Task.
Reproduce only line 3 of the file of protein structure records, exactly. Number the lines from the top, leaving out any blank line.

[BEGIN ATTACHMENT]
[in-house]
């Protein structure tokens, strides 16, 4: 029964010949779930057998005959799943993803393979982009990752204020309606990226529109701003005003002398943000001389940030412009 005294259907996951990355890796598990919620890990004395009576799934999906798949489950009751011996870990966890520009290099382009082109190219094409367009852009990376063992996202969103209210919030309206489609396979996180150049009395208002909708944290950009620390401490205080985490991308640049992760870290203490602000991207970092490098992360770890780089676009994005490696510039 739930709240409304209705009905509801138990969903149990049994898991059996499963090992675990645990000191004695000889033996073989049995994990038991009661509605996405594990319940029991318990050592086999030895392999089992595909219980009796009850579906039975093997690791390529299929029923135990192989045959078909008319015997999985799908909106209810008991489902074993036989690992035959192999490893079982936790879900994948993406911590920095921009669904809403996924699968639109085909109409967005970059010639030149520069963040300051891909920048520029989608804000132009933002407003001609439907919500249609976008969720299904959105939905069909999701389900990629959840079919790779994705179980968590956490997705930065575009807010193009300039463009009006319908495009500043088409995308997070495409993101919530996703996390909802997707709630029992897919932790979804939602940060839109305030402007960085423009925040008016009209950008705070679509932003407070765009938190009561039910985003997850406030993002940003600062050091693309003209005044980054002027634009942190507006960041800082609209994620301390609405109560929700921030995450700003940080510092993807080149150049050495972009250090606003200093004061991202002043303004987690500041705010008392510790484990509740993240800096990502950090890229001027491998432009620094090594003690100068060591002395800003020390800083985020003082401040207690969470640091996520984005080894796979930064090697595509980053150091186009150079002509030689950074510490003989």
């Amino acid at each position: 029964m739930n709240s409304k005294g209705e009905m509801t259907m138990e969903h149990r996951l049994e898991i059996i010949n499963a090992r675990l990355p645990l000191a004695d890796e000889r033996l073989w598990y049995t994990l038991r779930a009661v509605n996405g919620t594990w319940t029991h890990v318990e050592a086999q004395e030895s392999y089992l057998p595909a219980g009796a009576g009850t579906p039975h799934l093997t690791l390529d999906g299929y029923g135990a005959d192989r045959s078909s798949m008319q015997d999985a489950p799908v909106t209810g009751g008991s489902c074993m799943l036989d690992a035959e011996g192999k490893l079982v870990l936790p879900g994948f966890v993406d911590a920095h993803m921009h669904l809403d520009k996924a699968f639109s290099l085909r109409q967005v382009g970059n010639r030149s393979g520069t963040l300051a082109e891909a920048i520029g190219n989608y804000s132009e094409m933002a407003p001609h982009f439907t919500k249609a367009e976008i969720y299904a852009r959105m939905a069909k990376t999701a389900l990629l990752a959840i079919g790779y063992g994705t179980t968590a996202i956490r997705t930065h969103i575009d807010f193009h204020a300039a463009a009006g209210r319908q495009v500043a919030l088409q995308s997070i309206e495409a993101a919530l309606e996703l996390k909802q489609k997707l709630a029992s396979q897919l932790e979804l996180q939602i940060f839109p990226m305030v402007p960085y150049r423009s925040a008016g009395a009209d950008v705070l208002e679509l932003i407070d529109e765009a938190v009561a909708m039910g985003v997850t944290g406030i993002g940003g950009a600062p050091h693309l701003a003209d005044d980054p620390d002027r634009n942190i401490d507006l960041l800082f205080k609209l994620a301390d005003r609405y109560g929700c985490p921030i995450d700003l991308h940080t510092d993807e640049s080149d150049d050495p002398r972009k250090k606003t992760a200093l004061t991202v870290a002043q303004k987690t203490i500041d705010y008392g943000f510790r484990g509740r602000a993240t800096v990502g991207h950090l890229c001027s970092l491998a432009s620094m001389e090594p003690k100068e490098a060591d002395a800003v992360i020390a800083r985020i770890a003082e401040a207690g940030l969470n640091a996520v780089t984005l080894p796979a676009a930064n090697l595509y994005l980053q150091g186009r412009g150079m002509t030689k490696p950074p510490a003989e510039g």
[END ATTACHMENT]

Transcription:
């Amino acid at each position: 029964m739930n709240s409304k005294g209705e009905m509801t259907m138990e969903h149990r996951l049994e898991i059996i010949n499963a090992r675990l990355p645990l000191a004695d890796e000889r033996l073989w598990y049995t994990l038991r779930a009661v509605n996405g919620t594990w319940t029991h890990v318990e050592a086999q004395e030895s392999y089992l057998p595909a219980g009796a009576g009850t579906p039975h799934l093997t690791l390529d999906g299929y029923g135990a005959d192989r045959s078909s798949m008319q015997d999985a489950p799908v909106t209810g009751g008991s489902c074993m799943l036989d690992a035959e011996g192999k490893l079982v870990l936790p879900g994948f966890v993406d911590a920095h993803m921009h669904l809403d520009k996924a699968f639109s290099l085909r109409q967005v382009g970059n010639r030149s393979g520069t963040l300051a082109e891909a920048i520029g190219n989608y804000s132009e094409m933002a407003p001609h982009f439907t919500k249609a367009e976008i969720y299904a852009r959105m939905a069909k990376t999701a389900l990629l990752a959840i079919g790779y063992g994705t179980t968590a996202i956490r997705t930065h969103i575009d807010f193009h204020a300039a463009a009006g209210r319908q495009v500043a919030l088409q995308s997070i309206e495409a993101a919530l309606e996703l996390k909802q489609k997707l709630a029992s396979q897919l932790e979804l996180q939602i940060f839109p990226m305030v402007p960085y150049r423009s925040a008016g009395a009209d950008v705070l208002e679509l932003i407070d529109e765009a938190v009561a909708m039910g985003v997850t944290g406030i993002g940003g950009a600062p050091h693309l701003a003209d005044d980054p620390d002027r634009n942190i401490d507006l960041l800082f205080k609209l994620a301390d005003r609405y109560g929700c985490p921030i995450d700003l991308h940080t510092d993807e640049s080149d150049d050495p002398r972009k250090k606003t992760a200093l004061t991202v870290a002043q303004k987690t203490i500041d705010y008392g943000f510790r484990g509740r602000a993240t800096v990502g991207h950090l890229c001027s970092l491998a432009s620094m001389e090594p003690k100068e490098a060591d002395a800003v992360i020390a800083r985020i770890a003082e401040a207690g940030l969470n640091a996520v780089t984005l080894p796979a676009a930064n090697l595509y994005l980053q150091g186009r412009g150079m002509t030689k490696p950074p510490a003989e510039g």